Wednesday, July 26, 2017

The Terror of Christy & Ben?

Here's something I know from personal experience.

When a group is subjected to certain simultaneous pressures, or when its leaders choose to take it down a certain road, that group and even some individuals in it will become actively psychotic. The most deadly combination is:

1.  the loyalties of the group and within the group suddenly become uncertain or indistinct;
2.  the group or some members are suddenly subject to unusual emotion and confused morality; and
3.  the group suddenly places a very high value on secrecy.

At the moment there appears to be a bit of group psychosis at Elgin Mental Health Center. Patients are being subjected to unreasonable searches and seizures with no explanations. Restrictions of rights are arbitrary and undocumented, contrary to all rules and policy. Capable and well-intended clinicians are overruled by the administration even on the minutiae of treatment plans. Those who actually deal with the court system are given false information and thereby embarrassed.

In short, the place is freaking out. There's an atmosphere of insecurity. People tell each other, "Well gee, things look bad. Some huge change is happening, what exactly it is can't be revealed, but it's not good for you." (This is almost an exact quote, by the way, from statements by a psychiatrist to a patient today!) The Program Director and Medical Director both resigned recently. These were guys who had been in charge at Elgin for many years. One very capable person who was offered the Program Director job flatly refused to take it. The temporary Medical Director is a slightly shadowy administrator-without-portfolio, whose title and real state job no one is sure of.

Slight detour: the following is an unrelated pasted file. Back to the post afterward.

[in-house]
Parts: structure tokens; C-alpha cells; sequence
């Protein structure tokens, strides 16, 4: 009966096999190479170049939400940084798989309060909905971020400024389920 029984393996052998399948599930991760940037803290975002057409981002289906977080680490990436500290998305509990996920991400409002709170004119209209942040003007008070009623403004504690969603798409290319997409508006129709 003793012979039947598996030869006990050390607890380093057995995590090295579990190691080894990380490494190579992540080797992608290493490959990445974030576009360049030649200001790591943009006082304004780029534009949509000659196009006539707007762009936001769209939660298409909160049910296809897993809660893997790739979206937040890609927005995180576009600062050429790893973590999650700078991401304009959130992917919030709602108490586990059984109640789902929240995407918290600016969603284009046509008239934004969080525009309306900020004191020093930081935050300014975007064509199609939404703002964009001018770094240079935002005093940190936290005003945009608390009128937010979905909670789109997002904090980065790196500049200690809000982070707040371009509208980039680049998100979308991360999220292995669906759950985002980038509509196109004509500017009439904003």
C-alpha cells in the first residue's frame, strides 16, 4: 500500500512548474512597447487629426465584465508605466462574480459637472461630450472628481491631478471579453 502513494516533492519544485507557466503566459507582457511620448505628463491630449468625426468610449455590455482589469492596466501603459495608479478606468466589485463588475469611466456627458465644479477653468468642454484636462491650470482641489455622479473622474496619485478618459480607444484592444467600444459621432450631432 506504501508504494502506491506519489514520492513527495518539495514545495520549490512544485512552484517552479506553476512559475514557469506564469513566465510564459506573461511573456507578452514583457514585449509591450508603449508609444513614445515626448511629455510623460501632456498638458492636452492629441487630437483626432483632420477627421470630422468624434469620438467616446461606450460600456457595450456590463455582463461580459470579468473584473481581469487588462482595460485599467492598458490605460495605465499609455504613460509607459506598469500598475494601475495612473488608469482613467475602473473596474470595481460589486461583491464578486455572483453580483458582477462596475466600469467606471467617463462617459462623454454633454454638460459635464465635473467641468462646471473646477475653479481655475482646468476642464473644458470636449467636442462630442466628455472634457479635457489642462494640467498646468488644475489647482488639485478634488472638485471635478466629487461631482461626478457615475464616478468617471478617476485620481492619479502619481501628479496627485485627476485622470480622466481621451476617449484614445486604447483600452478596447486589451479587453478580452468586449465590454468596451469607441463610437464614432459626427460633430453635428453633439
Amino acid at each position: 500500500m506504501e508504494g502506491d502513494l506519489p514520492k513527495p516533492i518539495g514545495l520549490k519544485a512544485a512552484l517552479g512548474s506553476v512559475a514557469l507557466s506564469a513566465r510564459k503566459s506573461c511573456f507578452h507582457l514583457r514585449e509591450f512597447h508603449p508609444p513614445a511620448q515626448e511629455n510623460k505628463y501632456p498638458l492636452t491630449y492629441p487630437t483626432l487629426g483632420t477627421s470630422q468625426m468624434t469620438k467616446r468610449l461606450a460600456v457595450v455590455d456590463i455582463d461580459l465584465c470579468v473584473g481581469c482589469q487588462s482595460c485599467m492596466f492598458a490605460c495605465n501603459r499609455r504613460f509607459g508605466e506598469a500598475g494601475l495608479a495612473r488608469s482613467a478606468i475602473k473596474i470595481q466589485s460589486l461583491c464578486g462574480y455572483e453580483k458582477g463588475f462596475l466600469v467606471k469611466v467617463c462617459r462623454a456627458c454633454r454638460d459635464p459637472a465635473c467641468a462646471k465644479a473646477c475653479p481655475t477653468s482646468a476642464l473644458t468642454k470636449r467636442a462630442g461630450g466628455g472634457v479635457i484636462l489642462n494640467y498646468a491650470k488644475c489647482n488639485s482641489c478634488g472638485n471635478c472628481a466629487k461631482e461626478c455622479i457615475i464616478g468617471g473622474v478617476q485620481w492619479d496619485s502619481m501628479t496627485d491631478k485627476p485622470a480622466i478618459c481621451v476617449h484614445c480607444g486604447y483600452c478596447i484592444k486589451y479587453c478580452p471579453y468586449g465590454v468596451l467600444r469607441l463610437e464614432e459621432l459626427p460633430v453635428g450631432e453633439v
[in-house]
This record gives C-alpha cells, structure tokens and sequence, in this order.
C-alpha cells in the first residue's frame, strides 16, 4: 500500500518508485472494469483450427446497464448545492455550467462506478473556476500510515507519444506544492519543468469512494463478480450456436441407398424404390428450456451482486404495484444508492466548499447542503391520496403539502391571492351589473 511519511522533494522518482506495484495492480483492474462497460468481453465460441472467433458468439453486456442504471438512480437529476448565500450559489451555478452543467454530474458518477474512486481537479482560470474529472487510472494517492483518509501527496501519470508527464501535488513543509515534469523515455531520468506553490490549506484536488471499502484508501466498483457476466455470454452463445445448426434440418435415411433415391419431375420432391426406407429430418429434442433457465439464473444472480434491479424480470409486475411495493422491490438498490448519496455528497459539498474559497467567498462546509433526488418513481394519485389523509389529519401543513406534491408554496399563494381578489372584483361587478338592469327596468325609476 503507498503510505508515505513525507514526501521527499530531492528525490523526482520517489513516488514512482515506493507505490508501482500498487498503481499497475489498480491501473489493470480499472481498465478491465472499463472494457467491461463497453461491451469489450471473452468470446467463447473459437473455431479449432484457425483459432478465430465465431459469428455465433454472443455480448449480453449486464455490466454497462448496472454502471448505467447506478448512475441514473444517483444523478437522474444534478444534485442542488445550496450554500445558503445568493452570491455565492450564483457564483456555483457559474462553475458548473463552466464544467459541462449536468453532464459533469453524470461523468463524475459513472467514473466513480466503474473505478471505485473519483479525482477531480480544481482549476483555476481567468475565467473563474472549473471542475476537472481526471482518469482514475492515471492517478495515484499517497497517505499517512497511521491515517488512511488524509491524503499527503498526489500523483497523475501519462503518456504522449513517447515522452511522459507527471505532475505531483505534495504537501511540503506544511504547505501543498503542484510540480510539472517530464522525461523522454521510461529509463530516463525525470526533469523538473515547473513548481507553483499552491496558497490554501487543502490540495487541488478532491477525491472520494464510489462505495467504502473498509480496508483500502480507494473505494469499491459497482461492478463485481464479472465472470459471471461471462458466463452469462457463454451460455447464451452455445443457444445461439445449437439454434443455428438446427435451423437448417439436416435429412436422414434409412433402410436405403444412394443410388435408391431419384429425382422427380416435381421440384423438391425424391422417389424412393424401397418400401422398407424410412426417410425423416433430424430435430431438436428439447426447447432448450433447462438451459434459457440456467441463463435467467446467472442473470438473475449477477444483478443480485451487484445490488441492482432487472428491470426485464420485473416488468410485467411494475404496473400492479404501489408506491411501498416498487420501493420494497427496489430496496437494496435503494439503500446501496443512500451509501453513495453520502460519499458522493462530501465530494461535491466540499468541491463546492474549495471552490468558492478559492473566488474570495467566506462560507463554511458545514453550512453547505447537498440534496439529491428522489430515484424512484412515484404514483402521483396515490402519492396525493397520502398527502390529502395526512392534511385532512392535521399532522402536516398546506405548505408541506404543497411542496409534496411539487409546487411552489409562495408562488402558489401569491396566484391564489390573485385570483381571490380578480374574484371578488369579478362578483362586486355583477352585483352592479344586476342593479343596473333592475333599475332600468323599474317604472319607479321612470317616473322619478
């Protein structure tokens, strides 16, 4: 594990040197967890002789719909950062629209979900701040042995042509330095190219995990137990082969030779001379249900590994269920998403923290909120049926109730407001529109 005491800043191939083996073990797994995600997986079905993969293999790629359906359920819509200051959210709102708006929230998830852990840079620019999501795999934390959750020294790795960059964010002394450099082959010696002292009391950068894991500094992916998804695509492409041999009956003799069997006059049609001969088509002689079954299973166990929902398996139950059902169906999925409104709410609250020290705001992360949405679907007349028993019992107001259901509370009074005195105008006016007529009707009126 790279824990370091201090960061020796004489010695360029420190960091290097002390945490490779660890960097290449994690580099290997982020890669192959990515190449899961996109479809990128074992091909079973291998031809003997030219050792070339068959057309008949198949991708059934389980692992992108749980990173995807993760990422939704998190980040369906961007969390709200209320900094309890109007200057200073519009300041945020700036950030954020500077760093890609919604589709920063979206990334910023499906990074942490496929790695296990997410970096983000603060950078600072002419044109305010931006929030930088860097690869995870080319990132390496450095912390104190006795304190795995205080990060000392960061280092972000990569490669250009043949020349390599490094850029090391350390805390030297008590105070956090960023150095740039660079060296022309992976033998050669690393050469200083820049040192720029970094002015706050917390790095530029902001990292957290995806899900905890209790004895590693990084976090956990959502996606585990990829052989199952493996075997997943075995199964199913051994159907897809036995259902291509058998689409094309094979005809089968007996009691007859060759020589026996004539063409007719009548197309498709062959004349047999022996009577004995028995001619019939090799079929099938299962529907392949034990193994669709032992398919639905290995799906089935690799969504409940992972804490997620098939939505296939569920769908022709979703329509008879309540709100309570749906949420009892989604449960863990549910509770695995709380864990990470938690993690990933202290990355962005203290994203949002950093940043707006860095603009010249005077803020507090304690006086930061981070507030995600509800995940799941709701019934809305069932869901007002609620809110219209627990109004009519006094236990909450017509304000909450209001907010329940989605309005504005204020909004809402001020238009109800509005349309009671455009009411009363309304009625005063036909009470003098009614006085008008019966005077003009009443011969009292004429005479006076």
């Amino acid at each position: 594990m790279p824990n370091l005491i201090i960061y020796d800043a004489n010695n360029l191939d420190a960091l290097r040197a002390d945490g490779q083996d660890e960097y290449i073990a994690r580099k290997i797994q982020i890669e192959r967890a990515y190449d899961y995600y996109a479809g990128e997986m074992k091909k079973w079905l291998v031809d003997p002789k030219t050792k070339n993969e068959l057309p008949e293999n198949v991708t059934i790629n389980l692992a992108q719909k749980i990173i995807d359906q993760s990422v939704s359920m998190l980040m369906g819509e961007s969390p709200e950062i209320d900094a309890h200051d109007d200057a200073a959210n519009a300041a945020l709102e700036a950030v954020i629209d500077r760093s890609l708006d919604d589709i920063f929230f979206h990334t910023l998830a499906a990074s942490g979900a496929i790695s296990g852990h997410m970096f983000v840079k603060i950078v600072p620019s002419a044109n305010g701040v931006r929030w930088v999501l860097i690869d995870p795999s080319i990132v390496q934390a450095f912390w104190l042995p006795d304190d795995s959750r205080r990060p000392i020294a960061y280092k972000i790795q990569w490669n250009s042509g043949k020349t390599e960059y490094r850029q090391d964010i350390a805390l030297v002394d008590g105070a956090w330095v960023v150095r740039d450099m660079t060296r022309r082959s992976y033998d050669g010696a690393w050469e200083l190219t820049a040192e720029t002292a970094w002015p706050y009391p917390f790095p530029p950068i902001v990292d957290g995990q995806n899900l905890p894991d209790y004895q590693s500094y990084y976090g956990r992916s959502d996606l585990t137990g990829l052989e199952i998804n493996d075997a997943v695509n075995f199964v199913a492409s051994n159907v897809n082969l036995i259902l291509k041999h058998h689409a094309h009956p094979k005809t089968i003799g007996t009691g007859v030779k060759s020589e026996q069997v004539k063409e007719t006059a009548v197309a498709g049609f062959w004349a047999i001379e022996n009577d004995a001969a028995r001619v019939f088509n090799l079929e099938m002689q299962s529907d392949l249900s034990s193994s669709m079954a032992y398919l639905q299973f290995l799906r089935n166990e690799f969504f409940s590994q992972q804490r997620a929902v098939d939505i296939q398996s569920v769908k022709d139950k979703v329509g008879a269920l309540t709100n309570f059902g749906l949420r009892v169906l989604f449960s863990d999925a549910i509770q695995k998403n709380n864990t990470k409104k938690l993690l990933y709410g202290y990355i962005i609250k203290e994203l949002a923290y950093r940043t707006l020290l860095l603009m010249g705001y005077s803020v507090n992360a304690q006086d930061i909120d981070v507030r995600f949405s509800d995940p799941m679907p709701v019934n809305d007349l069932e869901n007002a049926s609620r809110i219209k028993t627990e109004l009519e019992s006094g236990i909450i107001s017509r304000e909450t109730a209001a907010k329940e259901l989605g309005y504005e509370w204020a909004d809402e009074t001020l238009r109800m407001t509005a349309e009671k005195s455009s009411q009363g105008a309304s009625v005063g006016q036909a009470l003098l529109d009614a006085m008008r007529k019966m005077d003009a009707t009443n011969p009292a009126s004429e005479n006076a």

No one knows who's responsible. No one knows who's dangerous. No one knows when anything can get done or when some really big shoe might drop.

Somebody is desperately trying to hide something, but in deathly fear that it will be discovered at any moment. That's the source of the terror.

Maybe I'm over-dramatizing this, or believing crazy people who are lying to me. Or maybe it's no acute, new situation, but just a chronic condition in forensic mental health.

2 comments:

  1. Looking forward to a post updating the situation. I've been reading posts here for several months now; this is my first comment. I'd like to comment more, but a lot of information and I've been spending time learning more as I can find the time. One thing I want to say is "thank you". Most of my knowledge of law and attorneys has come from divorce and I'm not too impressed by most "professionals" (many fields, having formerly been a nurse and interested and involved in mental health), particularly those purporting those that (supposedly) champion rights and "rule of law" and those purporting to be based in valid science. Too few given license and authority exercise it humbly, wisely and (as I now understand) courageously.

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  2. Thank you for the complement of your interest. I will update when I get additional reliable information.

    Divorce, btw, is the worst possible context for gaining any appreciation for law and attorneys, just as mental health is the worst possible context for gaining any appreciation of medicine.

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